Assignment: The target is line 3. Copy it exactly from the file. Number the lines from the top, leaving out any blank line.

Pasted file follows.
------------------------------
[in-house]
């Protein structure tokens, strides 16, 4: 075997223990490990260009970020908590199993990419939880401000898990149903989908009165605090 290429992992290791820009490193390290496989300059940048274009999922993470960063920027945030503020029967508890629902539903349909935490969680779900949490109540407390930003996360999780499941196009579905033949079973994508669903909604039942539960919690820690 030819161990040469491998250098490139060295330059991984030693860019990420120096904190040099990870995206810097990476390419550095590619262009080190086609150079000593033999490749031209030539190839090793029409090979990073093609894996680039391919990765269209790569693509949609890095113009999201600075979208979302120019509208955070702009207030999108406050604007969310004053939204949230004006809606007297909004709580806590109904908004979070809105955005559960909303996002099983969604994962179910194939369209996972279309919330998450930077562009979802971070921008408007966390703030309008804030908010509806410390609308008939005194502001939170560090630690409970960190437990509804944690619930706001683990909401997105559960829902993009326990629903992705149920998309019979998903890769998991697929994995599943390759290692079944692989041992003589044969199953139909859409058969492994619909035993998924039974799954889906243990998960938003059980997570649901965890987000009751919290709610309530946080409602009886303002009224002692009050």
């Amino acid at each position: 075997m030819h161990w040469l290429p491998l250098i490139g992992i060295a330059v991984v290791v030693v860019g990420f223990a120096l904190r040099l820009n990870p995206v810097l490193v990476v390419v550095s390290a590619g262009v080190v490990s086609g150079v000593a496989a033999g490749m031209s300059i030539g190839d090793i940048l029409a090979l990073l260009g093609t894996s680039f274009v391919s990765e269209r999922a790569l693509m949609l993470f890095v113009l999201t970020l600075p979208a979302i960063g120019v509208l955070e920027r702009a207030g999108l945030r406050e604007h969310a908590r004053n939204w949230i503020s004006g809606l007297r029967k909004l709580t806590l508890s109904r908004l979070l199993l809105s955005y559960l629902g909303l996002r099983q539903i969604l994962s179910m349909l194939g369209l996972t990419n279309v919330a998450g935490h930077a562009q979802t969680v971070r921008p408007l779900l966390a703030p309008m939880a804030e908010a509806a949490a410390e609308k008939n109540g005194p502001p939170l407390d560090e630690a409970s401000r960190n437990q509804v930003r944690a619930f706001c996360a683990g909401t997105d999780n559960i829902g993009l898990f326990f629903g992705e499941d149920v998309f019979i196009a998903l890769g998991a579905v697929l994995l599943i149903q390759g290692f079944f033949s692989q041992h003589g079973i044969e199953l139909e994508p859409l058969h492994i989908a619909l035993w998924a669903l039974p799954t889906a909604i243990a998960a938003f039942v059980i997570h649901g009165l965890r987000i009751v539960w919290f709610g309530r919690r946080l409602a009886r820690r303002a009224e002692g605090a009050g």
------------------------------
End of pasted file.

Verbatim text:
């Amino acid at each position: 075997m030819h161990w040469l290429p491998l250098i490139g992992i060295a330059v991984v290791v030693v860019g990420f223990a120096l904190r040099l820009n990870p995206v810097l490193v990476v390419v550095s390290a590619g262009v080190v490990s086609g150079v000593a496989a033999g490749m031209s300059i030539g190839d090793i940048l029409a090979l990073l260009g093609t894996s680039f274009v391919s990765e269209r999922a790569l693509m949609l993470f890095v113009l999201t970020l600075p979208a979302i960063g120019v509208l955070e920027r702009a207030g999108l945030r406050e604007h969310a908590r004053n939204w949230i503020s004006g809606l007297r029967k909004l709580t806590l508890s109904r908004l979070l199993l809105s955005y559960l629902g909303l996002r099983q539903i969604l994962s179910m349909l194939g369209l996972t990419n279309v919330a998450g935490h930077a562009q979802t969680v971070r921008p408007l779900l966390a703030p309008m939880a804030e908010a509806a949490a410390e609308k008939n109540g005194p502001p939170l407390d560090e630690a409970s401000r960190n437990q509804v930003r944690a619930f706001c996360a683990g909401t997105d999780n559960i829902g993009l898990f326990f629903g992705e499941d149920v998309f019979i196009a998903l890769g998991a579905v697929l994995l599943i149903q390759g290692f079944f033949s692989q041992h003589g079973i044969e199953l139909e994508p859409l058969h492994i989908a619909l035993w998924a669903l039974p799954t889906a909604i243990a998960a938003f039942v059980i997570h649901g009165l965890r987000i009751v539960w919290f709610g309530r919690r946080l409602a009886r820690r303002a009224e002692g605090a009050g």